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Two Funerals

By May 16, 2004 No Comments
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The traction control moans when I turn onto the grey lane, covered in sleet. My car, an unexpected gift from my mother-in-law, is referred to by neighbors as “the Space Shuttle.” It is one of those luxury barges with crushed velveteen multi-functional power seats, authentic plastic wood grain trim, and nine settings for the wipers. It can comfortably accommodate up to seven senior citizens. Some obsessed engineer from Detroit, who knows the model name of every car ever built but doesn’t know his wife’s shoe size, who carves out of rosewood an exact diorama of the battle of Gettysburg for her thirty-fifth wedding anniversary gift, determines (after extensive research) that the average retiree in America would be fully satisfied with a second-tier luxury automobile with nine different wiper settings, one for every possible permutation of rain, snow, and in my case, sleet.

I should be grateful. Even as I am driving it illegally for a second year without New York plates, I should be grateful. I just can’t seem to get around to owning it.

It was my mother-in-law’s car. The stimulus for the transfer of ownership occurred a couple of years ago when I picked her up from the airport in my subcompact. “You need to have more metal around you and at least FOUR airbags. You are an important person to your community and of course to your own family and what you are driving, that DEATHTRAP, is certainly not in keeping with your status nor the safety you need.” Before the space shuttle made a forced landing at the house, I had been shopping for a Mini.

I set the wipers on four; yes, setting number four will plow away the heavy April sleet falling down. I could jack them up to number seven, even full blast to nine, but that might be seen as hostile or rash, and not in keeping with my position in the community.

I pull over to the side. The place is deserted; it’s hard to see where I’m supposed to be. The tent hasn’t been set up nor are there other cars in sight. Odd. It’s muddy in places so I’ll not risk cutting through the center where the biggest and oldest stones are. I’ve got friends just to the east of the biggest stones.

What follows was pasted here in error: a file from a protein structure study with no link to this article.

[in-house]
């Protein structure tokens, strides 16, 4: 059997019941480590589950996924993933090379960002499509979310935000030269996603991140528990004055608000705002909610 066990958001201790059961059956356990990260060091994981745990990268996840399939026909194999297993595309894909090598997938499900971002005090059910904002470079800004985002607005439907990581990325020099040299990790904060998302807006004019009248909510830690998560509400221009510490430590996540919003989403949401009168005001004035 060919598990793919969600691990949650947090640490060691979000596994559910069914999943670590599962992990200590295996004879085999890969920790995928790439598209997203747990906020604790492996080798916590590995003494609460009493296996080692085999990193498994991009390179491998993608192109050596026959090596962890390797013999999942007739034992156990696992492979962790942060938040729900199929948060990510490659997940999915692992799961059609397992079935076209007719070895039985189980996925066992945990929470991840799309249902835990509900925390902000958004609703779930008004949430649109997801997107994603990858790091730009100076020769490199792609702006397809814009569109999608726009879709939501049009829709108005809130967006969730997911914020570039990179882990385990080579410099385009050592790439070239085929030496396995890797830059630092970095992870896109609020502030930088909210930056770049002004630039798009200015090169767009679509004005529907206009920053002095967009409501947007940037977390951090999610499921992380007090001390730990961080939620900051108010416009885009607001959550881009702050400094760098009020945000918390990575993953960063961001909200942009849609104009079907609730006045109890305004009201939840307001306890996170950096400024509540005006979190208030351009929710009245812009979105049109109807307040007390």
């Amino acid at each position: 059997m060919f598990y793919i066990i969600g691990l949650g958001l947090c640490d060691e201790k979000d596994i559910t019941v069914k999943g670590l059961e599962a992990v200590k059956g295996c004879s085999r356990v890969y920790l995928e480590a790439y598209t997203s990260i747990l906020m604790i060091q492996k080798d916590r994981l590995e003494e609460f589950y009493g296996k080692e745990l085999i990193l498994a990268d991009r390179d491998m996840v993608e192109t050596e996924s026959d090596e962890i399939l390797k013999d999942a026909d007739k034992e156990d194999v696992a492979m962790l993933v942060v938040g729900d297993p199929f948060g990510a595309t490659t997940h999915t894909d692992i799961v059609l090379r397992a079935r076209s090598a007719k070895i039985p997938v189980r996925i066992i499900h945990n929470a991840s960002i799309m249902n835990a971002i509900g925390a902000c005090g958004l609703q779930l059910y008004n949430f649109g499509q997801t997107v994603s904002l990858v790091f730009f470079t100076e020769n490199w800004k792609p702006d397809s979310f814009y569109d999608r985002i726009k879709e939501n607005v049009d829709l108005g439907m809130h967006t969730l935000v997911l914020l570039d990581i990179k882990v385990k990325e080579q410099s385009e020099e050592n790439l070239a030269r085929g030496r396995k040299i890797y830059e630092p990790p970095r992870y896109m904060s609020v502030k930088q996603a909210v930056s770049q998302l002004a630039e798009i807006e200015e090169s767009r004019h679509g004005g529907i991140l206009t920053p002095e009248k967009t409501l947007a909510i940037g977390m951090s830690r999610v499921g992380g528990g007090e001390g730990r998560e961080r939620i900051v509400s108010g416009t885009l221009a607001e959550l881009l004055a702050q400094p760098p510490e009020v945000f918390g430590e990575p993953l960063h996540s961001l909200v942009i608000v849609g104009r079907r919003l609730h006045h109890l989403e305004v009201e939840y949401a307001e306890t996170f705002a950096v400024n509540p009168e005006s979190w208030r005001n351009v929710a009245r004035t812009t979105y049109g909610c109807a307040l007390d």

I finally make out the hearse and a pickup near the maintenance shed. The hearse flashes its lights at me and gets behind the truck. I find my way to the end of the three car procession: an old green truck, a black hearse, and a white space shuttle. We make our way over to the plot. The gravedigger gets out first; he’s in his worn green coveralls, soaked on the shoulders and torso; then the two from Clock’s Funeral Home, dressed in matching camelhair overcoats, waving to me and looking skyward and screwing up their eyes. I get out, pull on my trench and tighten the collar around my neck. Sleet is turning to rain; the wind is picking up. I expect the usual comment directed at my lack of supernatural powers: “Can you believe this weather! Can’t you do something about it?”

Cold water is now entering my wingtips. If I look in the trunk, there might be galoshes. No way in hell am I wearing galoshes. We stand around the grave, waiting, and the digger pulls out photographs of his new baby girl. “Born just yesterday,” he smiles. “Almost lost her; yeah, the cord was around her neck, doctor said for nearly six minutes.”

No one shows. The grave digger gets his tip and we walk to the back of the hearse and I take my place as a pallbearer. They don’t have to ask. The added weight of the casket causes me to sink deeper into the mud, which is now rushing into my shoes. Still, the coffin feels empty; the aged are often feather-light. We set the gunmetal casket over the open grave, crisscrossed with roots from nearby trees, making it look like it is resting on intertwined fingers. They should have taken the time to cut the roots; without the bad weather, they would have cut the roots.

We stand, each taking a side next to the hole. I read through the committal liturgy, slower than normal, the ink running here and there from large drops of rain popping on the page. Defying the cold and driving shower, defying the cutting wind, defying the world which is a no-show, I’m not going to rush. No one says a word about it being too long. They know I’ll read the whole thing. After the prayers, I look at each member of my forlorn congregation, my faithful puddle of three; I pronounce a benediction, and follow it with “Let’s make sure this scene doesn’t happen to us.” “Yeah,” the guy from Clock’s says. “Hell, yes, you got that right,” says the grave digger with the baby with the cord around its neck.